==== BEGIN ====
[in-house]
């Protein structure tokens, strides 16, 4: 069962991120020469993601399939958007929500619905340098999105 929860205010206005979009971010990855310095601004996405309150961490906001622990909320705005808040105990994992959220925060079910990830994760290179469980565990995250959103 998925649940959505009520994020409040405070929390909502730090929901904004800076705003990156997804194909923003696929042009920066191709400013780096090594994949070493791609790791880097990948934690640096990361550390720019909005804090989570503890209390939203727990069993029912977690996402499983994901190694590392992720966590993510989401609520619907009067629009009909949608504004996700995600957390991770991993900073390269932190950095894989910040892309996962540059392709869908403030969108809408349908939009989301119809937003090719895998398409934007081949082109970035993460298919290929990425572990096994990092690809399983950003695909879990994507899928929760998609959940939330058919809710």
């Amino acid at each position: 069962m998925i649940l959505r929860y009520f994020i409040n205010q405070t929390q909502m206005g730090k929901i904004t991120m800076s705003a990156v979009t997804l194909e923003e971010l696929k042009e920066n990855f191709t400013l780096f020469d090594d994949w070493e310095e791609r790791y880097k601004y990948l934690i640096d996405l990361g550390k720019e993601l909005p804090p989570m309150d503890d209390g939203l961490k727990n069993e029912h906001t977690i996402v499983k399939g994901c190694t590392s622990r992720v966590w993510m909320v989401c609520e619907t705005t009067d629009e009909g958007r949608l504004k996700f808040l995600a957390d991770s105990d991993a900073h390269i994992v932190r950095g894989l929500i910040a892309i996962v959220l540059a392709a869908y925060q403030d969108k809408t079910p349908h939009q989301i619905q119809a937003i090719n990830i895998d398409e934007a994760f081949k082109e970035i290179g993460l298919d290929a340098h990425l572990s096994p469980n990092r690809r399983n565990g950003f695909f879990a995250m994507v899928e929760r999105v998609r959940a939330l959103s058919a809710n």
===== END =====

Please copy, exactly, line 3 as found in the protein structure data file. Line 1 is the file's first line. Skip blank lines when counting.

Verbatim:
């Amino acid at each position: 069962m998925i649940l959505r929860y009520f994020i409040n205010q405070t929390q909502m206005g730090k929901i904004t991120m800076s705003a990156v979009t997804l194909e923003e971010l696929k042009e920066n990855f191709t400013l780096f020469d090594d994949w070493e310095e791609r790791y880097k601004y990948l934690i640096d996405l990361g550390k720019e993601l909005p804090p989570m309150d503890d209390g939203l961490k727990n069993e029912h906001t977690i996402v499983k399939g994901c190694t590392s622990r992720v966590w993510m909320v989401c609520e619907t705005t009067d629009e009909g958007r949608l504004k996700f808040l995600a957390d991770s105990d991993a900073h390269i994992v932190r950095g894989l929500i910040a892309i996962v959220l540059a392709a869908y925060q403030d969108k809408t079910p349908h939009q989301i619905q119809a937003i090719n990830i895998d398409e934007a994760f081949k082109e970035i290179g993460l298919d290929a340098h990425l572990s096994p469980n990092r690809r399983n565990g950003f695909f879990a995250m994507v899928e929760r999105v998609r959940a939330l959103s058919a809710n």